31 OCTOBER 1998, Page 65


Javier De Frutos (Queen Elizabeth Hall)

A step further

Giannandrea Poesio

The subtle eroticism embedded in the music of Swan Lake is one of the reasons for many new readings of the 1895 ballet. Works such as John Neumeier's Illusions, like Swan Lake, Roland Petit's Ma Pavlova and the radical revisions by both Mats Ek and Matthew Bourne proved that Tchaikovsky's poignant or sugary pages can easily inspire a wealth of sexual chore- ographic images. In Hypochondriac Bird, Javier De Frutos has gone a step further.

His new work is not a stylised metaphor for apparently never-ending intercourse between two men, but an explicit enact- ment of it. And despite an often excessive use of choreographic repetitions which concentrate on certain images, the piece is, surprisingly, never vulgar, thanks mainly to the intense dramatic participation of the two interpreters, De Frutos and Jamie Watton, and the particular use of the music. From the initial courting moments to the final, tragic orgasm, Tchaikovsky's music — interpolated with sound effects and folk songs — confers an intriguing spe- cial tint on the entire work, lifting the apparent crudeness of the subject matter to a higher and, at moments, almost lyrical level.

It would be a mistake, however, to think that the interdependence between the music and the choreographic imagery is intentional. As the choreographer explained during the post-performance talk, the relationship between music and movements was not pre-defined but became tighter while rehearsals progressed. Similarly, one should not look at the vari- ous choreographic quotations interspersed throughout the piece as intentional refer- ences to the ballet repertoire — moments from both Petit's Carmen and MacMillan's Manon are easily recognisable — but more as metaphorical unavoidable choreographic icons that spring to mind whenever one thinks of sex in dance. Overall the new work is a good one, although it does not have the same powerful drive I found in Grass. In terms of movement vocabulary, structure and theatrical solutions, Hypochondriac Bird demonstrates that the "choreographer is constantly revisiting his formulae and exploring new possibilities. While the movements maintain the ritualis- tic connotations they had in De Frutos's previous creations and the action is still cir- cumscribed by strategically placed scenic elements and varying lights, changes can be detected in the quality of the chosen dance idiom — more inward than in previous cre ations — as well as in the less geometrically use of space and in the absence of full nudi- ty — De Frutos's trademark up to now.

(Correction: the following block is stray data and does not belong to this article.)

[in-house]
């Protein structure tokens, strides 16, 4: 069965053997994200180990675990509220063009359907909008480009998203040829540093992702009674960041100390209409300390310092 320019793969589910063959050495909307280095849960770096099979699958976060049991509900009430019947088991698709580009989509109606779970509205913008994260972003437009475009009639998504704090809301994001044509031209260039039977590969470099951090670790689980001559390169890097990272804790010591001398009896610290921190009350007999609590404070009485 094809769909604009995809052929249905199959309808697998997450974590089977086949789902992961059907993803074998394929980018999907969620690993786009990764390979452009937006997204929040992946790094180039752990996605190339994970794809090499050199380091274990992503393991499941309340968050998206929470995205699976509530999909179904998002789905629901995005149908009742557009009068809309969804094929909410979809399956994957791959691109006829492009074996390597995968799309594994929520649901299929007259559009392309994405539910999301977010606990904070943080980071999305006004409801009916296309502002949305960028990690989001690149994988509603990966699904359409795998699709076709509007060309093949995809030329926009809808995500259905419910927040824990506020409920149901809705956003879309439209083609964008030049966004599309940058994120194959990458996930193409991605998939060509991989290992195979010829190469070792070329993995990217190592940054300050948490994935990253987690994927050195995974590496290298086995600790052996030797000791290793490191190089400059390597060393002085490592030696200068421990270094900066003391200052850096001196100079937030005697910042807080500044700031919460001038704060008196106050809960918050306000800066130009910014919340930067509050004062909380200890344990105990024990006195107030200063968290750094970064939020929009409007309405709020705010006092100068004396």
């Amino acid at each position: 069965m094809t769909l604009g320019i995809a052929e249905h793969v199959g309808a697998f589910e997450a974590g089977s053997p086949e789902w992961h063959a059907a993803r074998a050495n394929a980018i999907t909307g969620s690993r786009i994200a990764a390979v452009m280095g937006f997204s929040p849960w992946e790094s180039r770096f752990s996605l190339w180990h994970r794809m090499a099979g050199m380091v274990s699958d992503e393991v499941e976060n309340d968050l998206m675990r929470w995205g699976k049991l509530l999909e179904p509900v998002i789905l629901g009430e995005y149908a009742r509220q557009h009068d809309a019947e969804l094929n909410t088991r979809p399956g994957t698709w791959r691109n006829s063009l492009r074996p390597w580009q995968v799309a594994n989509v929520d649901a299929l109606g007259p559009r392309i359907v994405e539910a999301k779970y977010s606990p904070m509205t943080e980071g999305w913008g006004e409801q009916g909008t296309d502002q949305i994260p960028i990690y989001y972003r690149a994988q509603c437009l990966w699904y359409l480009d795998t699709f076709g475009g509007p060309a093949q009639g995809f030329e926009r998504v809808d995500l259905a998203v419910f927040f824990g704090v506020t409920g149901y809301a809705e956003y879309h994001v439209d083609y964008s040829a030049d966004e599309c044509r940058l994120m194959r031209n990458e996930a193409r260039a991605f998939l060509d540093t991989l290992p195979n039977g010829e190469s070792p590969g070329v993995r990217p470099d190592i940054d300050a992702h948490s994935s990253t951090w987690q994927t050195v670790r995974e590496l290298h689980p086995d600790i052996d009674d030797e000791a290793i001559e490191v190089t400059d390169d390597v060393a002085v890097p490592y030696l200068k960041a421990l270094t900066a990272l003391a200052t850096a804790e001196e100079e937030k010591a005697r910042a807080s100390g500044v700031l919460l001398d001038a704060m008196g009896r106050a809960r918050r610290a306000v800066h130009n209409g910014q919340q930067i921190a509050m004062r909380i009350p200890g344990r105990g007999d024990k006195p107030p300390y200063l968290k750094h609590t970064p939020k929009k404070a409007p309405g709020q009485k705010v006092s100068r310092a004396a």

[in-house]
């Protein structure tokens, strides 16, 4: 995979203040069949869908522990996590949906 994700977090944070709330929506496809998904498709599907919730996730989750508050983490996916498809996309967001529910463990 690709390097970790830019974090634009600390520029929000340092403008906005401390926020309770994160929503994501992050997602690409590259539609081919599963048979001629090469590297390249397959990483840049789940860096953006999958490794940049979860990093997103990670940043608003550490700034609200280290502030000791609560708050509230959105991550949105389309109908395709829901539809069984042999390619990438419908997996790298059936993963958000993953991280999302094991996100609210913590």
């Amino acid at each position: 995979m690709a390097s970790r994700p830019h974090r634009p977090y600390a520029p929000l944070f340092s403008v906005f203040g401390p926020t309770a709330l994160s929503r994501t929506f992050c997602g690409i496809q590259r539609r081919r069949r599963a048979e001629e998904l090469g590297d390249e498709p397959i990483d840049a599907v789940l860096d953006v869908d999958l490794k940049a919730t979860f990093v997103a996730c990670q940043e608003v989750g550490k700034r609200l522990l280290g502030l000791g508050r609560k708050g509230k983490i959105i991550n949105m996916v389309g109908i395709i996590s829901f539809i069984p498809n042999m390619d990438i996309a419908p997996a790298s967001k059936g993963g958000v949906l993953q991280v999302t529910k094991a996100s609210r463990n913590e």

Equally modern, but far tamer, was the quintuple bill that last week opened the Royal Ballet's season at the new Sadler's Wells. With the exception of that seldom performed masterwork that is MacMillan's Concerto, all the other items on the pro- gramme demonstrated how the Royal Bal- let is up to date with the latest choreographic trends.

Room of Cooks is, for me, one of Ashley Page's best creations and one of the few remarkable examples of contemporary British dance-theatre. Cathy Marston's Words Apart Pas de Deux, on the other hand, shows clearly how well-affirmed prin- ciples of British choreography can interact with formulae and canons derived from other contemporary schools, thus opening new possibilities. But the highlight of the programme is William Tuckett's Puirt-A- Beul, a fast-paced work that stands out for its freshness as well as for its inventiveness, thus raising high hopes for the future of the British repertoire. Forsythe's In The Mid- dle, Somewhat Elevated as the concluding item was impeccably performed and gave us a glimpse of the wonderful talent of the newly acquired star Carlos Acosta. It is a pity that my enthusiasm came to an abrupt end on Monday, when I went to see the triple bill of Ashton's works.

Les Patineurs suffered greatly from prob- lems of co-ordination, use of space — with dancers bumping into each other — and orchestra — in the 'Blue Boy' variation the trumpets went mad. Not to mention the rather disastrous stylistic rendition that also affected the other two items on the programme, Enigma Variation and Birthday Offering. The former requires a careful dra- matic introspection of each role in order to complement adequately Ashton's choreo- graphic coloratura of each character. With- out a full understanding of how to derive the appropriate dramatic nuances from the given choreographic solutions, the ballet becomes thus almost unbearably boring and loses any meaning for the contemporary viewer whose only links with the epoch por- trayed are, alas, the Merchant Ivory films.

Similarly, in Birthday Offering, each of the seven solos should not just highlight

different ballerinas' skills, but also their personalities. Based on music by the Rus- sian Imperial Ballet composer Alexander Glazunov, this work needs also to evoke, more or less humorously, nostalgic images of a bygone splendour. All I saw was a group of dancers struggling most of the time through difficult combinations, with little sense of style, poise and elegance. I know there is a crisis, but it is during a cri- sis that a company should give its best, at least to provide tangible proof of that excellence a young corps de ballet member stressed so vividly last Friday on the lunchtime news.